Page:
Women's fashion retailer Charlotte Russe Holding is being asked to reverse its rejection of a buyout bid for the company by one of its investors.

The retailer sent a letter to bidders KarpReilly Capital Partners and HIG Capital last month to say their unsolicited proposal - which valued the firm at up to $199m - was not in the best interests of its shareholders.

However, Charlotte Russe shareholder Plainview is urging the retailer's board to immediately solicit better proposals from other potential acquirers, or in the absence of such proposals engage KarpReilly and HIG Capital in a constructive dialog regarding its offer.

Charlotte Russe also expressed confidence in its new leadership team at the time of turning down the offer.

However, Plainview believes that Charlotte Russe's board initiated transformation is a risky alternative to accepting the buyout proposal in light of the retail downturn and negative same-store sales/earnings trends, and said Charlotte Russe's new management team "lacks experience in the successful turnaround of a teen/young women's retailer".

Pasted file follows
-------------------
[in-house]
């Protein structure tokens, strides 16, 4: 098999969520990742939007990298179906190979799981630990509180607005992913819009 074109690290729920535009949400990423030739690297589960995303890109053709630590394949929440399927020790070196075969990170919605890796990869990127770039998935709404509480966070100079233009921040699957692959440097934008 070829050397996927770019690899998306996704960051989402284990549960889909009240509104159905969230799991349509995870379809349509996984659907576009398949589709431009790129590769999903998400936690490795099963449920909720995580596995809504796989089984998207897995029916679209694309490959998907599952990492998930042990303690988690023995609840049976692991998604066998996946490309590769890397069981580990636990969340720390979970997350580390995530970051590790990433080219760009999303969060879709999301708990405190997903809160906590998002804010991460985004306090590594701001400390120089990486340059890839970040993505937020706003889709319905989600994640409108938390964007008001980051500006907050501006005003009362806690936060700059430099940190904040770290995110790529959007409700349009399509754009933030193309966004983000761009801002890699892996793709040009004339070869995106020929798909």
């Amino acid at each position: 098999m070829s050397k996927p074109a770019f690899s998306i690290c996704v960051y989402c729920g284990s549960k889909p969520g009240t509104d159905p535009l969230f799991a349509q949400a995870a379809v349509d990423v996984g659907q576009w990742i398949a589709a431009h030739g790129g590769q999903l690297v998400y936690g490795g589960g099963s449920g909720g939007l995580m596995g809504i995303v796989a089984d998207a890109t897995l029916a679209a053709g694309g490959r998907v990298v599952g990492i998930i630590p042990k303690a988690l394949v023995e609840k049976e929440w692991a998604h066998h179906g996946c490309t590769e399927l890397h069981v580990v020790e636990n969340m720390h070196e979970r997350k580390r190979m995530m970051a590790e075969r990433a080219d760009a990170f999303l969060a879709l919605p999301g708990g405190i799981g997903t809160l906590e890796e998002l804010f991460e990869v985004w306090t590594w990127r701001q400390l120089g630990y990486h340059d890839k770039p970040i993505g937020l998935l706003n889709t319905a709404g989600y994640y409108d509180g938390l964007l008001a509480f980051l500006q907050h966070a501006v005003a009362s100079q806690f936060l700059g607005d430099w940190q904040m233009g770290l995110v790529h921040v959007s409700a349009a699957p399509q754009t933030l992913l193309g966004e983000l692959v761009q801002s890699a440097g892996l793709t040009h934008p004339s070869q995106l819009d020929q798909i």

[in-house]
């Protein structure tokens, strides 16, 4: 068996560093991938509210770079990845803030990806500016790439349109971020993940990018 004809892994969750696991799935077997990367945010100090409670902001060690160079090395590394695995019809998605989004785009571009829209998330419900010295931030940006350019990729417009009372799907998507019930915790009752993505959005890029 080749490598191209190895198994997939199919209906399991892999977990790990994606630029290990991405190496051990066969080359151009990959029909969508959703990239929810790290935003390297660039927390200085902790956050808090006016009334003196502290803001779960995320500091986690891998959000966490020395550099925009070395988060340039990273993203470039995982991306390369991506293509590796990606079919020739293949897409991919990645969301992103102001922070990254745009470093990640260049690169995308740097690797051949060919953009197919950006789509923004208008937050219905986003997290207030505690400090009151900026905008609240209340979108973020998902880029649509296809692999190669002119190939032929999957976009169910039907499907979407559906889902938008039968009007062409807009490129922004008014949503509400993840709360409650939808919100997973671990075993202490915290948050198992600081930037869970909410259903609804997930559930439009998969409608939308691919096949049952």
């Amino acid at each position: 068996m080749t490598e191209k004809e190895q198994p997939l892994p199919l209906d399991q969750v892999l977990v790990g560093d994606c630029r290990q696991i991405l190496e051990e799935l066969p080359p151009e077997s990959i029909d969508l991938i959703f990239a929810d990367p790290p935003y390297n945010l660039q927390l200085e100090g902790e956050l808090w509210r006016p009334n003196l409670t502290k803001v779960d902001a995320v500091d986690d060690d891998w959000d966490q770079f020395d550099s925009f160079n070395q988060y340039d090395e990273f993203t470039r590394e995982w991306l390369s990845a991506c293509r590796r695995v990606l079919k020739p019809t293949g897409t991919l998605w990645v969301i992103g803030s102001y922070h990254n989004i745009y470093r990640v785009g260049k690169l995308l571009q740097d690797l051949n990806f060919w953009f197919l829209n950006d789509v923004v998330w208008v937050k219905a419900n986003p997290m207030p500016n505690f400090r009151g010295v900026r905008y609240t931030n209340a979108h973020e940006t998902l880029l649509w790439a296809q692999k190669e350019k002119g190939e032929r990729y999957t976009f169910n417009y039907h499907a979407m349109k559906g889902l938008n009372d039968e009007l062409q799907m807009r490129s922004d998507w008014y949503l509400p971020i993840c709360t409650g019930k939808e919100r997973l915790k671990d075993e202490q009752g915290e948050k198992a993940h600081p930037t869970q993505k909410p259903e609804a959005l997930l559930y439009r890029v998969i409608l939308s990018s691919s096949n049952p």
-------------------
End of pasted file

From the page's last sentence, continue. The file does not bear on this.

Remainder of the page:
The private investment firm said that the consortium proposal represents a 65% to 74% premium to the recent closing price of $5.46 on 12 December. It said the proposal values Charlotte Russe of 20x to 30x 2009E earnings are above the valuation of its competitors and that the apparel industry trades at approximately 12x LTM earnings.

A statement by Plainview said: "As a shareholder, we have been interested in Charlotte Russe due to its strong balance sheet and historical cash flow generation. However, based on the company's negative same store sales and earnings trends, as well as the company's own guidance for the first quarter of fiscal year 2009, we believe the offer to acquire a 100% interest of the equity of Charlotte Russe Holding at a range of between $9.00 and $9.50 per share in cash by a private equity investment consortium (KarpReilly and H.I.G. Capital) represents fair value to shareholders."

"Retailers are experiencing the most challenging environment in decades and this fact should be an additional reason to accept the buyout offer, not an excuse for poor performance," Plainview added.